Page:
President's Letter - What Does an Advisor Need to Know?
While Spectrem often discusses how important it is for financial advisors to provide a holistic discussion of an investor’s financial picture, the bottom line is that investments are still the foundation of most relationships. Knowledge of investments is therefore critical when investors are selecting an investment advisor. But what exactly do investment professionals need to know to satisfy the demands of investors?
In our recent report, Preferred Sales Approach: Capturing the Wealthy Investor, more than 1,000 investors were asked the traits required when they were choosing a financial advisor. Investors were asked to rate several traits on a 0-100 scale with 0 being “does not matter at all” and 100 being “matters a great deal”. The trait rated as the most important was "professionalism", which scored a 78.04. Second was "technical investment knowledge", rated at 75.34. "Technical investment knowledge" scored higher than "fees" (75.04) and "services offered" (73.33). “Advisor is a fiduciary” scored a 69.62.
How did investors define "technical investment knowledge"? Two-thirds indicated that an advisor “needs to be able to answer all of my investment questions”. Similarly, 60 percent felt that an advisor “needs to know more than I do”. Finally, 55 percent indicated that a financial advisor “needs to know about a variety of investments”. Older investors were more concerned about an advisor being knowledgable about a variety of investments while younger investors simply want to make sure that the advisor knows more than they do. This may be a tall order since many younger investors are relatively confident regarding their own investment knowledge - whether or not that confidence is deserved. Remember that younger investors are more likely to research a topic on the internet than older investors so their perceived level of knowledge is often greater than knowledge based upon experience.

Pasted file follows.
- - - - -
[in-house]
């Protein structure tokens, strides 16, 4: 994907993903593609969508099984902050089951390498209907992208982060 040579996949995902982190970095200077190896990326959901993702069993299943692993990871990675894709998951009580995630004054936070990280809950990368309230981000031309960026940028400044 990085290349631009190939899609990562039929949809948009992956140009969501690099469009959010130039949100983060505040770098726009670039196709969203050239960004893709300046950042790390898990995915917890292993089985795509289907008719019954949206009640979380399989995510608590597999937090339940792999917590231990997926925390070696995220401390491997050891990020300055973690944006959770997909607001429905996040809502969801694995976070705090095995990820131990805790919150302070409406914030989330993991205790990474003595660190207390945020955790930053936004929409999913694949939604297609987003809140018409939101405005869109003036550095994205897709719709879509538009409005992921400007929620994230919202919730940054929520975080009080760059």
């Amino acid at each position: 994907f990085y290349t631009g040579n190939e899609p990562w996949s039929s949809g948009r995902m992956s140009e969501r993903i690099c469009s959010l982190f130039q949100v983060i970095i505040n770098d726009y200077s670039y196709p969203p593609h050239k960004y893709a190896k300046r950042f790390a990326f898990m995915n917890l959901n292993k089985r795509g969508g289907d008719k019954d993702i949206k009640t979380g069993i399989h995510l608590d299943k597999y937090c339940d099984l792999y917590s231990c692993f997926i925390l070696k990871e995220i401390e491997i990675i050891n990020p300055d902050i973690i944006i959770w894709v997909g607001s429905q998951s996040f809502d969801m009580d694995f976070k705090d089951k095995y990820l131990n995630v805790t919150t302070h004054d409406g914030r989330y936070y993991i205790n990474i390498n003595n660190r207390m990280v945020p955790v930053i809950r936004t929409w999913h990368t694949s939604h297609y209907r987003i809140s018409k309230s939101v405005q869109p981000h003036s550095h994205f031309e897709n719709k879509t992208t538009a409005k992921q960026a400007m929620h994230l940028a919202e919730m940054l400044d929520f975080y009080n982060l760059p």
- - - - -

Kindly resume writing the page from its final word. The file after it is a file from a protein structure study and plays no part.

So what do advisors need to know? More than three-quarters of investors expect their advisor to have greater knowledge than they do regarding equities, and a similar percentage (72%) expect their advisor to have knowledge of fixed income. Slightly more than half of investors want their advisor to be familiar with fixed/variable annuities and almost half demand knowledge of short-term/cash investments. Forty-seven percent want their financial advisor to be familiar with alternative investments, but only a quarter expect expertise in real estate.
There were some slight differences based upon age and level of wealth, but responses were generally consistent regardless of segment.
Overall, investment expertise is the basis of the financial advisory relationship. When asked to rank the Top 5 aspects an investor might be looking for when choosing a financial advisor, 37 percent of investors identified “expertise” as the most important trait. A quarter of investors chose “ethical” as the most important trait. Yet while expertise is critical, it needs to be surrounded by a number of other important traits. These include “making me trust him or her”, as well as “showing genuine concern about me and my finances”. An easy-to-use website is also part of the overall selection criteria.
Therefore, most financial advisors should feel fairly confident if their expertise in equities and fixed income is strong. Demonstrating expertise should be an important part of any client or prospect meeting. Just remember that the level of expertise is defined differently by each customer or potential customer. As investors continue to increase their own level of expertise, so must an advisor increase his or her own expertise.